Here is some trivia – the bore diameter of a 12 gauge shotgun is derived by taking a pound of lead, making 12 balls exactly the same size and measuring the diameter of one of those balls. For a 12 gauge that measures to be about .729 of an inch. Here is the formula if you want to do the math:
If you make 28 balls out of a pound of lead then the diameter of a single ball measures about .55 of an inch. The 28 gauge, being 3/4 the size of a 12 gauge, yields a petite game gun that is a delight to shoot. I am no 28 gauge expert but so far, if I do what I am supposed to do, this little gun busts targets and kills birds as well as a 12 gauge – given that I shoot at things within range (say 30 yards?). Of course putting an additional 25% (or more) lead in the air with a 12 gauge gives the shooter more range and a better chance to hit the target! A lighter gun can be a challenge to shoot well but this little gun is a pleasure to carry in the field.
Here is an Armas Garbi 101 in 28 Gauge.
Here is Franchi’s 48 AL 20 gauge deluxe shotgun. We took this brand new gun out to the clays course to try it out. It is a light, slim, petite shotgun and was great fun to shoot. Even though it is light it feels solid and well built. It will be perfect for dove, quail, any preserve bird and I am sure it would kill wild pheasants as well. Being recoil operated (as opposed to gas operated) it reminds me of shooting the great Browning A-5.
This is a classy and elegant gun. Synthetics may be more practical and durable, but who doesn’t love the look and feel of walnut and steel (or aluminum)?
With time to kill over the holiday, I worked on some gun photography. The challenge is managing light and reflection. This shot of a Spanish sidelock came out pretty good.
Taken with a Nikon D610, Nikkor 60mm f/2.8, 1.3 seconds, f/11, ISO 200
Since I started jacking around with this blog and the related gun photography, I really wanted to take a quality, full length picture of a shotgun. Sounds easy doesn’t it? Well, it’s not!! Guns are really hard to photograph. Dealing with glare or reflection off of finely finished surfaces and holding the gun while appearing to not be holding it are two major challenges. This, along with picking a background that will show it off all add up to a pretty tough problem for the amateur photographer such as myself.
Happily, most of these challenges were solved by Photoshop. I have to say that Photoshop is the most powerful, complex, effective, frustrating, amazing, time consuming, magical, and non-intuitive piece of software I have ever used. There are only two consumer technology products that are so well known and influential that their names have become verbs. Photoshop is one . . . I can’t remember what the other one is . . . I will Google it later.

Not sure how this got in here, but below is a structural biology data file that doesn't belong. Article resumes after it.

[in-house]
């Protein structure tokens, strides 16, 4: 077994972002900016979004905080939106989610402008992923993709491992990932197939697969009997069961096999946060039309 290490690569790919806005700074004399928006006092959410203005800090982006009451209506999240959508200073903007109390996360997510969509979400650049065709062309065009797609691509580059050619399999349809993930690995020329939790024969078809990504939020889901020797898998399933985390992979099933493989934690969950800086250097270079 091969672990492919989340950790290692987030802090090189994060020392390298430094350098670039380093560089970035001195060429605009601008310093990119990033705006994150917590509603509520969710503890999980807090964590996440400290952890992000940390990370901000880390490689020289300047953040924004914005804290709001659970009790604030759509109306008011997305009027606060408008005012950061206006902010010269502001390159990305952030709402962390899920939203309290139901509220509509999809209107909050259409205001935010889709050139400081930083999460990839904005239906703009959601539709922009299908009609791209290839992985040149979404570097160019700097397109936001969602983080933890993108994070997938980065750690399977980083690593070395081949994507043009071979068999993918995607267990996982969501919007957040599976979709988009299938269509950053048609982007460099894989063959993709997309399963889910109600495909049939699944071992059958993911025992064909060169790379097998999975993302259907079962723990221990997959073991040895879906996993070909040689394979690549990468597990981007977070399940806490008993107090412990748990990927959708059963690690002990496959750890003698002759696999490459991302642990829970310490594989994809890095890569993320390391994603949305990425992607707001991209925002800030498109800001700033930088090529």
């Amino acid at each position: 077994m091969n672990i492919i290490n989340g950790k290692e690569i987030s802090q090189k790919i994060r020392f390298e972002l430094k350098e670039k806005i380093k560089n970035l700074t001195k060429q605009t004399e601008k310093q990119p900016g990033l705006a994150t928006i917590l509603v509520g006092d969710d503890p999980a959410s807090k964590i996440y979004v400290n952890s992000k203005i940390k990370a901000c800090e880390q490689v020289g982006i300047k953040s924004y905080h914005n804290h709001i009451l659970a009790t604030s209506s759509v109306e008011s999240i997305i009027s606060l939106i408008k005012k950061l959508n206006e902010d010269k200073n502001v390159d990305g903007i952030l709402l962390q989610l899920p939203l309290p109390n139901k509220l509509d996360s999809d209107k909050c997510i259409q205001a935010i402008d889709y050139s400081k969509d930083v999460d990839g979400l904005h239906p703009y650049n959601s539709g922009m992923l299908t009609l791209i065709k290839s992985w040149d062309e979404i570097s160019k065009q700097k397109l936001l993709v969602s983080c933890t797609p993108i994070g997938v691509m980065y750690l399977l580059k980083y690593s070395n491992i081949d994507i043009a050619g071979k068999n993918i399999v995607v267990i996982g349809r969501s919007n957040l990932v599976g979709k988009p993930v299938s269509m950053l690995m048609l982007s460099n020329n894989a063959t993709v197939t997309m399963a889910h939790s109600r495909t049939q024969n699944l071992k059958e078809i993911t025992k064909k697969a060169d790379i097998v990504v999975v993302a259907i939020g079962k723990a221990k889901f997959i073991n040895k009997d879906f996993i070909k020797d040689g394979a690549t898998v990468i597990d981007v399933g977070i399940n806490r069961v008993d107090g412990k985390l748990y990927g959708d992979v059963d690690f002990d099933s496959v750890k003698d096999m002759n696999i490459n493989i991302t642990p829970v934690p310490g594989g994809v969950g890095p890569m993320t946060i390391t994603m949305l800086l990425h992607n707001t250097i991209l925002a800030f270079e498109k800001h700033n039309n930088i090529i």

I do think Photoshop is a lot like taxidermy. If you aren’t committed to learning and practicing it, your end product will look a bit off. I highly recommend the most excellent guide “Photoshop CC, the missing manual” by Lesa Snider if you are thinking of giving it a try. Here are my first attempts.
The background is the concrete by my mailbox which I darkened up a bit.
On our last hunting trip, the Armas Garbi was tossed into the truck by a weary (lazy) hunter producing a handsome scratch on the right barrel. In addition to this new scratch, there had been a decade of sweaty hands, random splatters of dove blood and unkind encounters with brush, fences and trucks. It was time to have the barrels refinished so I sent them to Turnbull Mfg Co. in Bloomfield, NY for rust bluing. These guys are not cheap, maybe the most expensive, but they are well known for their high quality gun finishes. This was one time that the extra expense paid off. They came back as near perfect as I could have hoped for. In fact, this finish looks better than what came on the gun new, in my opinion. Check it out below. I am sorry that I did not take some “before” pictures.
A few yards of black fabric provides a rich background but managing light is the real challenge with photographing firearms. Plenty of soft, indirect light is key but that is easier said than done. The black abyss showcases the walnut and steel and helps make these amateur photos look pretty good.
Check out this earlier post on the AyA 4/53. These really are nice guns so here is another one.
The Spanish Aguirre y Aranzabal boxlock model 4/53 has been in production since the 1960s. It is a utilitarian game gun that provides fine handling characteristics without the cost of a luxury finish. An appealing everyday working gun, this 12 gauge has the right configuration (imho) with double triggers, straight stock, splinter forend and 28″ barrels. It also has great dimensions with a 1 1/2″ drop at comb, 2 1/4″ drop at heel and a 15″ length of pull. If you try, you can find these for under $3k. A bargain for a quality double gun.
Wild west Texas Bobs and the Garbi shotgun. The title sounds like a magazine I’d like to get.
Armas Garbi 101 Classic side by side shotgun from William Larkin Moore. This gun was new in 2003 and has provided 7 years of flawless service; thousands of rounds in the field and on the clays course and not one malfunction.
New gun in May of 2003 –